Written by Michael Gannon in New York

Someone Cut Uncle Sam's Credit Card

It doesn't take a fortune-teller to foresee the bursting of the bubble in U.S. Treasuries. But for those still in need of convincing, look no further than the Oracle of Omaha's last letter to shareholders.

"When the financial history of this decade is written, it will surely speak of the Internet bubble of the late 1990s and the housing bubble of the early 2000s, but the U.S. Treasury bond bubble of late 2008 may be regarded as almost equally extraordinary," wrote Warren Buffett to his loyal Berkshire Hathaway subjects. Buffett issued that warning, mind you, in February 2009.

Since then, the U.S. government has auctioned off billions and billions of dollars of IOUs at higher and higher interest rates. The benchmark 10-year Treasury bond yielded 2.24 per cent back on Dec. 31, 2008 vs. nearly 3.8 per cent a year later. And while Treasury yields are still low by historical standards, the upward trend surely signifies that Uncle Sam's foreign creditors -- read: China -- are increasingly worried about America's rising deficits, not to mention Federal Reserve Chairman Ben Bernanke's ability to purchase enough bonds to keep rates low until the economy strengthens.

If Ben should lose his battle with the yield curve in 2010, or if the rest of the world finds a safer alternative in the event of another financial panic, then the first casualty will be U.S. Treasury bonds. Prices will plunge, yields will spike and Warren Buffett will be right again.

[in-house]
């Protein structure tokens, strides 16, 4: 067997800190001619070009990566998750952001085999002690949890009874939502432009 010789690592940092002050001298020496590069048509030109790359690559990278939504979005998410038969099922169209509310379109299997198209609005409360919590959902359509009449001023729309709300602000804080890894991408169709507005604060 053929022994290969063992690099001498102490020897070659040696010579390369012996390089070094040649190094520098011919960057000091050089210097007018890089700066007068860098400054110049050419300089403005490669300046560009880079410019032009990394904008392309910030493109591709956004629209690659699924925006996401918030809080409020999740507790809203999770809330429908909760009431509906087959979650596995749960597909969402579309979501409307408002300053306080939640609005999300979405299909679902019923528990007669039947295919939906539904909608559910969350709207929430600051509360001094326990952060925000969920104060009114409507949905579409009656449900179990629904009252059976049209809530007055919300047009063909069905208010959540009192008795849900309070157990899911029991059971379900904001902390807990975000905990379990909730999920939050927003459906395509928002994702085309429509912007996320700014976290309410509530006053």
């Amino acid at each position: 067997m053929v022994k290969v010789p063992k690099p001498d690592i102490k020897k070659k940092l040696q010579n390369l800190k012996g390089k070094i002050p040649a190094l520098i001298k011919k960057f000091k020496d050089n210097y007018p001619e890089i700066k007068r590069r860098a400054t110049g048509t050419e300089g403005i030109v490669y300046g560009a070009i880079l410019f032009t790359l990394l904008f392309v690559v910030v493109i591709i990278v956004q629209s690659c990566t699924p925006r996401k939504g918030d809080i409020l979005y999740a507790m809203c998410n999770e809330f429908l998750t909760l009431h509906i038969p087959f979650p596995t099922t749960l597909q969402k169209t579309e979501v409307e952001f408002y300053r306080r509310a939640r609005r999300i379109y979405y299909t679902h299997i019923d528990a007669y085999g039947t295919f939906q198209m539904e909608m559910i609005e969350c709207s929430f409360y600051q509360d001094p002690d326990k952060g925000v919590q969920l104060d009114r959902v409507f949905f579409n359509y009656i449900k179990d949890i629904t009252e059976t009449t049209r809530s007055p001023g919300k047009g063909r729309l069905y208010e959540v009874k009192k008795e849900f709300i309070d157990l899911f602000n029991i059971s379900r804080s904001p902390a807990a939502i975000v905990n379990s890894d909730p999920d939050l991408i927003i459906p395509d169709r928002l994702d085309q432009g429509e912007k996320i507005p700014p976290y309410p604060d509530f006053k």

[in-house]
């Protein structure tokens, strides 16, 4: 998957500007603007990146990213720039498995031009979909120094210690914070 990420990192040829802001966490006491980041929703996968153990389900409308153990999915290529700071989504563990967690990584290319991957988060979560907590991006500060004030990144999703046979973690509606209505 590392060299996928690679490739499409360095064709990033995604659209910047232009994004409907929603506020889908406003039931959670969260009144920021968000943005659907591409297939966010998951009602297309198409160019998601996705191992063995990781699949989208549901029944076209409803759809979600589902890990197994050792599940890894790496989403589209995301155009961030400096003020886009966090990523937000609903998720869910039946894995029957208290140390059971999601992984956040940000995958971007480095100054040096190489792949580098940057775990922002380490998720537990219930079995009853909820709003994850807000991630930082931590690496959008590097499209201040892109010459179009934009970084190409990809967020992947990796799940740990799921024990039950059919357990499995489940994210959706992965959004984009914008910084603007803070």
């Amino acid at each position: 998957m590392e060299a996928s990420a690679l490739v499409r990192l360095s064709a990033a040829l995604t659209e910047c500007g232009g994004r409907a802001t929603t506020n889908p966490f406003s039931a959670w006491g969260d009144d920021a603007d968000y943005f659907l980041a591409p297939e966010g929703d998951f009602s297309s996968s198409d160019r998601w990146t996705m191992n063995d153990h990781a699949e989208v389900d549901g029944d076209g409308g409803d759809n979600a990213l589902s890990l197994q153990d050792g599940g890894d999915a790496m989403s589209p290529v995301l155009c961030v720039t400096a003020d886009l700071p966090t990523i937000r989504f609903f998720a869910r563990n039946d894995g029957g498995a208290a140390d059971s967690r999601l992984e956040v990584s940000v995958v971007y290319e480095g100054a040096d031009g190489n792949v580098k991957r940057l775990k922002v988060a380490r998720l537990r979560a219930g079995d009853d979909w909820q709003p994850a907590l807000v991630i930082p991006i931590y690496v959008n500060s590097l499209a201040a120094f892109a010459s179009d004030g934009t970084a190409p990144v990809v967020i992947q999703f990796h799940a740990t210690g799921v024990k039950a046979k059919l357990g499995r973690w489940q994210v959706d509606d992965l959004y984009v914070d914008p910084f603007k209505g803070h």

Written by Gregg Greenberg in New York

Get These Nations a Credit Counselor, Too

Sovereign debt holders aren't waiting to find out whether Dubai World's near miss on a $60 billion debt payment was an isolated event. Instead, they're preparing for additional woes in 2010 from financially weak EU nations and perhaps even triple-A rated countries that have borrowed heavily to support their financial systems.

In fact, financial institutions that have significant exposure to various kinds of sovereign debt are considering whether to set aside reserves against the risk that states may default. There's little doubt that the sovereign debt bubble has already started to burst. Anyone who dove into emerging-market bonds is certainly feeling buyer's remorse.

When Dubai's difficulty came to light in November, all eyes turned to Citigroup , which set up financing for Dubai World and has ties to the Arab state. Earlier this month, Abu Dhabi stepped up to bail out its struggling neighbor emirate with $10 billion, putting some fears to rest. But it's unclear whether or not Dubai can meet the rest of its financial obligations next year -- Dubai is a microcosm of the problems spread throughout our overleveraged world.